It is that time of the year again. Roses and chocolates, cakes and candle night dinners. Valentine’s Day reignites the love in all romantic hearts and brings them together to share their affection publicly! The most prominent symbol for the day of cupids is the bouquet of roses exchanged among loved ones. As usual, lovers of all ages reach out to their nearest florists to customize their bouquets.
Harvesting robot in a polyhouse
For people like me who are romantically disinclined, Valentine’s Day is a day of crass commercialism instigated by large multinational companies to market their products. It is a day that unites both right-wing fundamentalists and left-wing activists in their hatred towards western cultural vices. I wondered why we Indians who live in the land of Kamasutra and Kalidas, cannot tolerate love. Why can’t we have a ‘Kama Diwas’ dedicated to Lord Kama?
Leaving aside controversial issues, I also wondered how come the roses and other flowers available at the florist, are always cut at the same height, with uniform bud size and are freshly blossoming. I felt these flower buds were so perfect that they looked as if they are manufactured in factories! I could say that since I have tried to grow roses at home, but the outcome was miserable.
Little did I realize that these flowers were actually grown in factories! After visiting the floriculture auction centre inside the agricultural university in Bangalore, I got to know growing roses is a serious business involving crores of rupees. Roses are no more grown in open fields exposed to the elements. They grow in sophisticated large plastic covered greenhouses (polyhouses) which are climate controlled. Numerous workers take care of the flowering plants by feeding manure to enhance growth, spraying chemicals to ward off insects and watering them through mist generating sprayers.
Fresh Chrysanthemum saplings planted in polyhouses
These polyhouses ensure that plants grow uniformly unaffected by the harsh sun, wind and rain. Further, they also have artificial lighting to ensure adequate lighting during dull rainy days. So the roses, the gerberas, the lilies and the chrysanthemums grow under optimum lighting, along with an appropriate supply of airflow, moisture and nutrition.
Large polyhouses can be found around the outskirts of cities like Bangalore and Pune. These polyhouses are operated by large agri-business companies, which have nothing similar to a traditional farmer. They utilise advanced technologies to ensure their flowers meet up to quality standards despite fluctuations in weather conditions. Moving beyond soil-based cultivation, they are now using other substrates such as coco-peat or gravel. Further, instead of using human hands to harvest flowers, the floriculture companies are utilising an automatic cut rose harvesting robot. Don’t worry, the cheap Indian labour is not at threat; these robots are being used in the Netherlands!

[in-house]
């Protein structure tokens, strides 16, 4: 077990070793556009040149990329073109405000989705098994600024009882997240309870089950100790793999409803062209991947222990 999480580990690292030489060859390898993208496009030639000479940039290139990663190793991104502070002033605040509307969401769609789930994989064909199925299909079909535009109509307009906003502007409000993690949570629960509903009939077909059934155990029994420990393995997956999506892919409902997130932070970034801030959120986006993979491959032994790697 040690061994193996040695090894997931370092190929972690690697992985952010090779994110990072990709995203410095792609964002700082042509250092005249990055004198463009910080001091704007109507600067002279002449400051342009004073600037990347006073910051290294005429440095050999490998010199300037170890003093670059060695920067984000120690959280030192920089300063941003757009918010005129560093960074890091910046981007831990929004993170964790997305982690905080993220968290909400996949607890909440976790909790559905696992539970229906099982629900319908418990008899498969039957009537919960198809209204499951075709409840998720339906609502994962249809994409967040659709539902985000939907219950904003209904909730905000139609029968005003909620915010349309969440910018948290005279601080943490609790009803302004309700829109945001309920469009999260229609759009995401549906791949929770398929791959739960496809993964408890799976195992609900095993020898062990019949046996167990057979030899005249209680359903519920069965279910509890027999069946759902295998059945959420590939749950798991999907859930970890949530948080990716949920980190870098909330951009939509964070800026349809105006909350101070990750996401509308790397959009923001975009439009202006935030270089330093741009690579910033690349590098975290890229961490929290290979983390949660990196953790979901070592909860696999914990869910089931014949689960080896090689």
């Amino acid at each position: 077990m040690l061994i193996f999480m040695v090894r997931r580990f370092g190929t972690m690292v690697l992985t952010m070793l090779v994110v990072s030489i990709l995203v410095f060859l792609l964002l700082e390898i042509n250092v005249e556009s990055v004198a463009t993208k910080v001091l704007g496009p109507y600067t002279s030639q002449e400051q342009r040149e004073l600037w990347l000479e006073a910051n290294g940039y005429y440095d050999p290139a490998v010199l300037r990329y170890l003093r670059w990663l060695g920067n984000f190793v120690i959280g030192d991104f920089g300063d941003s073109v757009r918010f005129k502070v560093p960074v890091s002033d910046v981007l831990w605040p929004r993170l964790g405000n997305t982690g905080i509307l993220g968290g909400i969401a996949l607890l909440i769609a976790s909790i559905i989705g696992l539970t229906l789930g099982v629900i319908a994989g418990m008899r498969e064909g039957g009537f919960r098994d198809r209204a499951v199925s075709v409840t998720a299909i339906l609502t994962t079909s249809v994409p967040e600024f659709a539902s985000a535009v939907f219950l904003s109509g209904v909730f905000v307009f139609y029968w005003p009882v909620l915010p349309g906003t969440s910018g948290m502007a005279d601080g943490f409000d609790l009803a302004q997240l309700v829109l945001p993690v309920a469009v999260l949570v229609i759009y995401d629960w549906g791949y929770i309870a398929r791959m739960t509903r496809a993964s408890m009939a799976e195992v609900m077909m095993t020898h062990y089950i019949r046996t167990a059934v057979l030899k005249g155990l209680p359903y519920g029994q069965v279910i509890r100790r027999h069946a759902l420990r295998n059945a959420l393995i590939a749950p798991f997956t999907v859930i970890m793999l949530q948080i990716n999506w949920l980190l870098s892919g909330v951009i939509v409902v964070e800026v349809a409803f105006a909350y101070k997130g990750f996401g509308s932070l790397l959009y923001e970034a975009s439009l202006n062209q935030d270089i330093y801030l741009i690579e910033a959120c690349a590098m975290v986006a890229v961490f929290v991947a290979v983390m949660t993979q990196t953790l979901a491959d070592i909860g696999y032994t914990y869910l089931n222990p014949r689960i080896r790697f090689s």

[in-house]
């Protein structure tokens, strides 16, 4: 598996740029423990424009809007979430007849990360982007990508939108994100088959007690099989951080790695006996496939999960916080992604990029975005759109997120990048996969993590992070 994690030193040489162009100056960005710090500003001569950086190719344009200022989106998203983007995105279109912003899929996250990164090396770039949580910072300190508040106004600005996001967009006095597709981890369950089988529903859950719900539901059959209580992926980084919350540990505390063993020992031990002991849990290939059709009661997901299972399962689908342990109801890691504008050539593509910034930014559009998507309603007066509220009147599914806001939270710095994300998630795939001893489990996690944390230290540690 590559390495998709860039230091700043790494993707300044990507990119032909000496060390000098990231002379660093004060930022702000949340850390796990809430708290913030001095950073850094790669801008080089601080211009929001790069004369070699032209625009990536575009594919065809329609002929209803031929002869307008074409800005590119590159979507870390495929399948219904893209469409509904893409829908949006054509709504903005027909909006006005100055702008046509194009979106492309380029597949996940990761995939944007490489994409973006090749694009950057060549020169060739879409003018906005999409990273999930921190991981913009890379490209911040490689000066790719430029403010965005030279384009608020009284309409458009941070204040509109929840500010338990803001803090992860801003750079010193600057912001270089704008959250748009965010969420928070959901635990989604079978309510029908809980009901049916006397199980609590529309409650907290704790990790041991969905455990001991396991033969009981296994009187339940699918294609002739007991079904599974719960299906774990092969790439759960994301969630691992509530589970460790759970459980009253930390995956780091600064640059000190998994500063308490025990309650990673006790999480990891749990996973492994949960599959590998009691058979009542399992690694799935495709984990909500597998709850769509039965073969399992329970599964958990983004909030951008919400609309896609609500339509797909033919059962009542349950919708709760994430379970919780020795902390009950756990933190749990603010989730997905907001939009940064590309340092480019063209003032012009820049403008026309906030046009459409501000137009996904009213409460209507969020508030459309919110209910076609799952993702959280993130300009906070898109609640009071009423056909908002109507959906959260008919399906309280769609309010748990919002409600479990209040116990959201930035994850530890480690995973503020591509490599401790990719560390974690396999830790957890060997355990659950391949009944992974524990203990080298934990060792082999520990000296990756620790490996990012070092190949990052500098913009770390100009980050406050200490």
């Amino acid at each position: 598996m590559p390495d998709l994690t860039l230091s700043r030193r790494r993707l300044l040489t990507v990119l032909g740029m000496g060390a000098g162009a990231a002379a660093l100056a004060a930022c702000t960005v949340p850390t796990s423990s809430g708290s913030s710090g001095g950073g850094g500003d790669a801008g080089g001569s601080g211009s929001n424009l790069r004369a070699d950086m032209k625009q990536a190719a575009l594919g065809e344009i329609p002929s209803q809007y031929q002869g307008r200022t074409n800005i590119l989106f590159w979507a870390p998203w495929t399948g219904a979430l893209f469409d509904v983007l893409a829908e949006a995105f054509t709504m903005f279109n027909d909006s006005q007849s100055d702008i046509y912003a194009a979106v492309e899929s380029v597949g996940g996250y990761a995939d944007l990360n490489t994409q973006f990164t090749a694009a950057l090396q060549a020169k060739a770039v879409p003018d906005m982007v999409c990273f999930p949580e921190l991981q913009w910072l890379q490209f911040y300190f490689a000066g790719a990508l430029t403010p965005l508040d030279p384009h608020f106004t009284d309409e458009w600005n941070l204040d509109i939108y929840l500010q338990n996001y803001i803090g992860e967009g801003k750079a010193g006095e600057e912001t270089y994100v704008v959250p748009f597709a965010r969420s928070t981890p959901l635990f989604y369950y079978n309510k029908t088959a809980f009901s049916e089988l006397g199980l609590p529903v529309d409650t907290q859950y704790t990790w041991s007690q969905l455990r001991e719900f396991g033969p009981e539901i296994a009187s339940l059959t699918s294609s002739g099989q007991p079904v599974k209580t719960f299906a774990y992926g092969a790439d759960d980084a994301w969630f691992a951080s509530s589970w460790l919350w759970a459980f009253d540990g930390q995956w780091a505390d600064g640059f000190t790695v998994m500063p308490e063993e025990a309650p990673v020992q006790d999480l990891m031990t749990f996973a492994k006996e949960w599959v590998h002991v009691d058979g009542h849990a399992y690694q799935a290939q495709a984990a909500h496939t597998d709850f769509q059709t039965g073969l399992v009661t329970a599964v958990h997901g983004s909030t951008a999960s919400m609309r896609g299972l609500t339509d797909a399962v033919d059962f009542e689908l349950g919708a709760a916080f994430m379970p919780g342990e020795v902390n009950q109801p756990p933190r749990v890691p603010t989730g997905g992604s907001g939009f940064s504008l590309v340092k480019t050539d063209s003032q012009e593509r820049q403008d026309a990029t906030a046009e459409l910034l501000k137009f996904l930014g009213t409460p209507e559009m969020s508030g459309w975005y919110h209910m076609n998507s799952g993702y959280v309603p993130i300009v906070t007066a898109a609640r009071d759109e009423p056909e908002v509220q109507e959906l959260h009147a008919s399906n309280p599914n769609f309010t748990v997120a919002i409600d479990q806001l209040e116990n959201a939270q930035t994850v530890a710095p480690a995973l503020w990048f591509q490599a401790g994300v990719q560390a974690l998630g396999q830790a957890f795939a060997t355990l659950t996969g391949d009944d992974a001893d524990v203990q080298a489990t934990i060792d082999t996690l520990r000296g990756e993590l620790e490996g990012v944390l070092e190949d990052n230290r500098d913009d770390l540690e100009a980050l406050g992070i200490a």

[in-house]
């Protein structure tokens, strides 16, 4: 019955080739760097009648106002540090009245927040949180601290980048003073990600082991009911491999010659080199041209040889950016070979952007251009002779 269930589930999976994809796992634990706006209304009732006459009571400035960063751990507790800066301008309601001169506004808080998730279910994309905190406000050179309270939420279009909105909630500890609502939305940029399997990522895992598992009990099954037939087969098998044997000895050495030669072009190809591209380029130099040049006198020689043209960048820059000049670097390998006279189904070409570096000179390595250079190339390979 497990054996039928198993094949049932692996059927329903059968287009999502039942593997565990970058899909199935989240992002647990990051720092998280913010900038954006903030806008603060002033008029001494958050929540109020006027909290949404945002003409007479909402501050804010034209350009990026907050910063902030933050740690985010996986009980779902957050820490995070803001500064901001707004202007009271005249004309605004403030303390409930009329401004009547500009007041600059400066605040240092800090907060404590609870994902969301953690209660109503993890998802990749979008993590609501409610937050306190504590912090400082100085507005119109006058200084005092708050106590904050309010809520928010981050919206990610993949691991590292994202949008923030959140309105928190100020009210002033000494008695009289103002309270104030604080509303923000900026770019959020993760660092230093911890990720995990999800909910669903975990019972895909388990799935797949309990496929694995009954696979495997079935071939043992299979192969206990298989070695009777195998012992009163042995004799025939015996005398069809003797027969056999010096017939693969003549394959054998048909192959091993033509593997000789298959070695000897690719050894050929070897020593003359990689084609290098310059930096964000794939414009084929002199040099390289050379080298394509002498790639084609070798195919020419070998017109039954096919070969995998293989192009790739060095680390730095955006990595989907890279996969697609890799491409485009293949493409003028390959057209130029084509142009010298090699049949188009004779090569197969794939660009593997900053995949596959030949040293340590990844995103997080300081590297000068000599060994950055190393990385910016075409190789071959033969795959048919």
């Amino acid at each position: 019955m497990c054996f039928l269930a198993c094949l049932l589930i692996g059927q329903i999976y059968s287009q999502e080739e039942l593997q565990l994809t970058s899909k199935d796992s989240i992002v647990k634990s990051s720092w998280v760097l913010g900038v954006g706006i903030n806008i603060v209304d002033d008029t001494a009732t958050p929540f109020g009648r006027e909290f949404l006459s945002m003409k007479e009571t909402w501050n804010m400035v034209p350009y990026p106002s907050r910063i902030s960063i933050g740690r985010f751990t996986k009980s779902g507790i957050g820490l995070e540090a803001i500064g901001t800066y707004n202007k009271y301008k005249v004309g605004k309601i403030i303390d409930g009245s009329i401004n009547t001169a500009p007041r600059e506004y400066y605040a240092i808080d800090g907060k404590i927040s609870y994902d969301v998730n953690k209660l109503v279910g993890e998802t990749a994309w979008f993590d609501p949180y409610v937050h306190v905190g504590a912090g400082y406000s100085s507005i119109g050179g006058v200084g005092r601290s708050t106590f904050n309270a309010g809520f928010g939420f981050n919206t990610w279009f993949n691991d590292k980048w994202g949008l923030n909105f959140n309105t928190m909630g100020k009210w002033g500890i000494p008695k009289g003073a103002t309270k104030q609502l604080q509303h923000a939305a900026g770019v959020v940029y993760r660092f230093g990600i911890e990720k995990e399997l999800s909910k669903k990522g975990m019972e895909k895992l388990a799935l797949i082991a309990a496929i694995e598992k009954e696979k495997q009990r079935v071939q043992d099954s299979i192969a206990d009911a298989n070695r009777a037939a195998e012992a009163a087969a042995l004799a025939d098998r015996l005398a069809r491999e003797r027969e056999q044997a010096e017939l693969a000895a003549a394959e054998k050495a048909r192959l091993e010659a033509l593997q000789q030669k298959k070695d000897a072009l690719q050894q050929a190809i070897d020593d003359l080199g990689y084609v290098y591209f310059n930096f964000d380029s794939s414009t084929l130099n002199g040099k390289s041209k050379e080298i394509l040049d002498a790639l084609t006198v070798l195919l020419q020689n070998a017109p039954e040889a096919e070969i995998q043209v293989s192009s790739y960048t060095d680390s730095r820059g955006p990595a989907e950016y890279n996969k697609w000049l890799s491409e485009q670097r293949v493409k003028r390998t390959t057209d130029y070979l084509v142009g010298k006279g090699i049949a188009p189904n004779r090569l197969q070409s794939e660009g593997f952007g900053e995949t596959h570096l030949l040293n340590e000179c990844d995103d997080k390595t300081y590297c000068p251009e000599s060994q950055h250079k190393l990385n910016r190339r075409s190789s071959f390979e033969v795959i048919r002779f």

Coming to back to roses, they fetch the maximum value during the weeks leading to the Valentine’s Day. So a single long stem cut rose that normally costs Rs.5-10, would fetch Rs.15-20 during the two weeks between February 1st and 14th. Roses of all varieties are exported from Bangalore and Pune to European and Japanese markets during the run-up to the V-day. Bangalore-based Karuturi Global claims to be the world’s largest cut rose producer, exporting about 1.5 million stems of 40 different rose varieties a day to Japan, Australia, South-East Asia, West Asia, Europe and North America.
Chrysanthemum blooms in a floriculture unit in Bangalore
Evidently, floriculture has become a serious business requiring massive investments. In the fiscal year 2011-12, 300 Indian export-oriented floriculture companies exported flowers worth Rs.365.32 crore to countries such as the UK, the Netherlands, Germany, Japan and the UAE. Around 190,000 hectares of land was under flower cultivation in FY2011-12, which produced about 10.31 lakh loose flowers and 69.27 million cut flowers.
Wondering what is the difference between cut flowers and loose flowers?! Loose flowers are cut in the traditional Indian way of cutting at the neck, while cut flowers are cut along with their stems of around 1-2 feet length. The long stems enable the flowers to survive in bouquets and vases for a week.
Meanwhile, floriculture farmers in India are in trouble this year. A warmer winter in 2013 has turned out to be a thorn in the flesh for rose growing farmers. In Pune and Bangalore, the winter temperature has increased by 40 Celsius. This warmth has advanced the arrival of the roses with at least 25 per cent of the blooms are set to arrive in the market much ahead of Valentine’s Day in 2013. Floriculturists are worried that the sharp rise in temperature could lead to damage. In the domestic market, most planters are expecting a glut that would result in prices plunging.
Warm winters can spell trouble for floriculturists, but we buyers can relish the cheaper roses this time!